[Mono-list] gcc front-end and portability
Wed, 11 Jul 2001 08:27:34 +0200
Ok, you've convinced me that for an installation time JIT, a GCC backend
might not be a bad idea. I'm not 100% sure, but I don't think its a
waste of time to investigate it anymore.
On 10-Jul-2001, John Zedlewski <zedlwski@Princeton.EDU> wrote:
> >If you are saying forget JITting the code and just generate native code
> >from CIL, then it will probably work, but you lose runtime
> >verifiability, code mobility and all the other nice things that an
> >architecture neutral bytecode gives you.
> Hmm... I don't see why you lose that by generating native code from
> CIL, if you do it on the client machine. You can verify and compile
> everything at install-time, no? That way we only incur the overhead of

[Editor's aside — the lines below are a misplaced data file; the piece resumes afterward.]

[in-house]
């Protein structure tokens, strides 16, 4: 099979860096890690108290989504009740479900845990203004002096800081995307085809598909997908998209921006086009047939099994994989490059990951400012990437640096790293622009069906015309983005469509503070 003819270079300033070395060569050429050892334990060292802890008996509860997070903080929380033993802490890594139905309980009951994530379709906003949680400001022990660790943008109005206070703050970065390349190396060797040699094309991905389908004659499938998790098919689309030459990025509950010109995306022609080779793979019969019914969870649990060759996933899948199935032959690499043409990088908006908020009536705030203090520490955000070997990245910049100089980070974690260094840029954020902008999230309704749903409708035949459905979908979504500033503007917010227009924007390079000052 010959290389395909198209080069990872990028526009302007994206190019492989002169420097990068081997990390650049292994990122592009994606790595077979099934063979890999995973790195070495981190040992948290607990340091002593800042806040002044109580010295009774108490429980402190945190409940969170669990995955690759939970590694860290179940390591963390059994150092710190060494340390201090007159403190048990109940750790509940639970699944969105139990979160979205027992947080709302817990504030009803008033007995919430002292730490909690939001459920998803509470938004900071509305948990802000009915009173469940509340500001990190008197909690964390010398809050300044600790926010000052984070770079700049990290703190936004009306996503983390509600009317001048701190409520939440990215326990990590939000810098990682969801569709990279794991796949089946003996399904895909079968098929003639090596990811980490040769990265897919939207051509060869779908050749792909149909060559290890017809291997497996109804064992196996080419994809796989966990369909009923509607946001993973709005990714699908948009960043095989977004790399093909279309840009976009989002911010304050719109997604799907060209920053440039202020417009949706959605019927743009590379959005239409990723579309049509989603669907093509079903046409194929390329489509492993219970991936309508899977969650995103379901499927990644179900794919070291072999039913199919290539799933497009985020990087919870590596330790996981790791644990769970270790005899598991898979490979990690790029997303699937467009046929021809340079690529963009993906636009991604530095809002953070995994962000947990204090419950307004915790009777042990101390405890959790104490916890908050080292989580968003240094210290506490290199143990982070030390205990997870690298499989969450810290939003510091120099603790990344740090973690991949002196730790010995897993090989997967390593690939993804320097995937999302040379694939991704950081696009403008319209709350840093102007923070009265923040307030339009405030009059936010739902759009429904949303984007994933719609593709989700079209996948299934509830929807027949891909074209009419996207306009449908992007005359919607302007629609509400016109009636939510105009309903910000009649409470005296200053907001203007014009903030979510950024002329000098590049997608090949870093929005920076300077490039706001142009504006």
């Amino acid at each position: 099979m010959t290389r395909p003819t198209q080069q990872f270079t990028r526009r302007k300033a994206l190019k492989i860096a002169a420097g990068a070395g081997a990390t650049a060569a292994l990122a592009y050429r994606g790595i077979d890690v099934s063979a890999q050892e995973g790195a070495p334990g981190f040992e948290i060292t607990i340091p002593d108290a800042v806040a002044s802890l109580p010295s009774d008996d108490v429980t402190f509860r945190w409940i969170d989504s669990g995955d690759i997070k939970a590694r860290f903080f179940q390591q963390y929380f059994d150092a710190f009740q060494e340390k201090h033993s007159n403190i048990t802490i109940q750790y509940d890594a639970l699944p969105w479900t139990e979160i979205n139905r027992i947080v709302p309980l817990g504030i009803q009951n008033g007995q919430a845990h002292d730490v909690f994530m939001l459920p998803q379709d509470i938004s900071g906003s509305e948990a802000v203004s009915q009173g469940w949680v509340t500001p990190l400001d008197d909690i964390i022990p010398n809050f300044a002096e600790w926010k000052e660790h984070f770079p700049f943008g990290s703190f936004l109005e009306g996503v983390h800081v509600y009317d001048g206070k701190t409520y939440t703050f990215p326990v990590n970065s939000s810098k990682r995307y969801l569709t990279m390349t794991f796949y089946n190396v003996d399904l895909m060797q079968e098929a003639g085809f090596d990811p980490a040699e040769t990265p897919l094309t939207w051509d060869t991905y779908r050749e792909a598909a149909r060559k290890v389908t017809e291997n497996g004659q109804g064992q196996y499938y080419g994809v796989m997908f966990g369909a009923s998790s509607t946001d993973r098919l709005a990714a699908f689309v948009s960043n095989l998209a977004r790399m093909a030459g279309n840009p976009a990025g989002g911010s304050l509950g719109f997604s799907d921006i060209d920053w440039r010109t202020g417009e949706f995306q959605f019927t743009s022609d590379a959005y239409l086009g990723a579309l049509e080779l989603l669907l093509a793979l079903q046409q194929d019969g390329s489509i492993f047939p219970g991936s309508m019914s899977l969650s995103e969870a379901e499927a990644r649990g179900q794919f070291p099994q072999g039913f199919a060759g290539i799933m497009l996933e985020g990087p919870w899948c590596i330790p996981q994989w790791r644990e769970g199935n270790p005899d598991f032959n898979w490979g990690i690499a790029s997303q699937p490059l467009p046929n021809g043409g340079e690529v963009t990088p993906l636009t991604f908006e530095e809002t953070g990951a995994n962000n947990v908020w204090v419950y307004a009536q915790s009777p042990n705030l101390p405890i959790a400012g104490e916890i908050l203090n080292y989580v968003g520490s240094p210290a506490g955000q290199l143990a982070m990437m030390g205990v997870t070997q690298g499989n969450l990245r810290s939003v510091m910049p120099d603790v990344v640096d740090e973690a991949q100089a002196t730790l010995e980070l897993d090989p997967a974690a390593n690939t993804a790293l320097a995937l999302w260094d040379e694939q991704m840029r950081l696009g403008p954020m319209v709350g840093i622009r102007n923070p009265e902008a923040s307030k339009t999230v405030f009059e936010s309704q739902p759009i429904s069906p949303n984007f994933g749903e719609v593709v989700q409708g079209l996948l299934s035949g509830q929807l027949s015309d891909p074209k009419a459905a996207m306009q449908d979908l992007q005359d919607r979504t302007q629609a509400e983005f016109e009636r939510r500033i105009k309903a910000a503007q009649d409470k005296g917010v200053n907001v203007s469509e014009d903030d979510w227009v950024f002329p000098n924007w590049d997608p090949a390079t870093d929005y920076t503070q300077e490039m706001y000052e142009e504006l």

> compiling once. I definitely agree, though, that the gcc backend will
> be too slow for Java-style JIT-ing, but I really don't see an advantage
> to the JIT model at all.
> Most of the new research JVMs have moved over to a 2-JIT model, where
> you have one super-fast, but non-optimizing compiler and another slower,
> optimizing one for frequently-used methods. IBM's Jalapeno
> (http://www.research.ibm.com/jalapeno/publication.html) does this, as
> does Intel's ORP (http://www.intel.com/research/mrl/orp/). It might be
> possible to use gcc for optimization, but a non-optimizing, custom
> compiler for fast compilation on a handful of popular platforms.
> I just want to emphasize that it's really, really, really, really hard
> to build a good, cross-platform optimizing JIT from scratch. In the 5-6
> years that Java has been around, no open source or academic project has
> managed to do it (Sable, OpenJIT, and LaTTe are all machine-specific and
> they typically lose to the Sun, MS, and IBM JVMs by a factor of 2 in
> benchmarks). I really don't se a reason to believe that Mono-CLI will do
> better unless it starts from a strong foundation. But, hey, maybe I'm
> just too much of a cynic.
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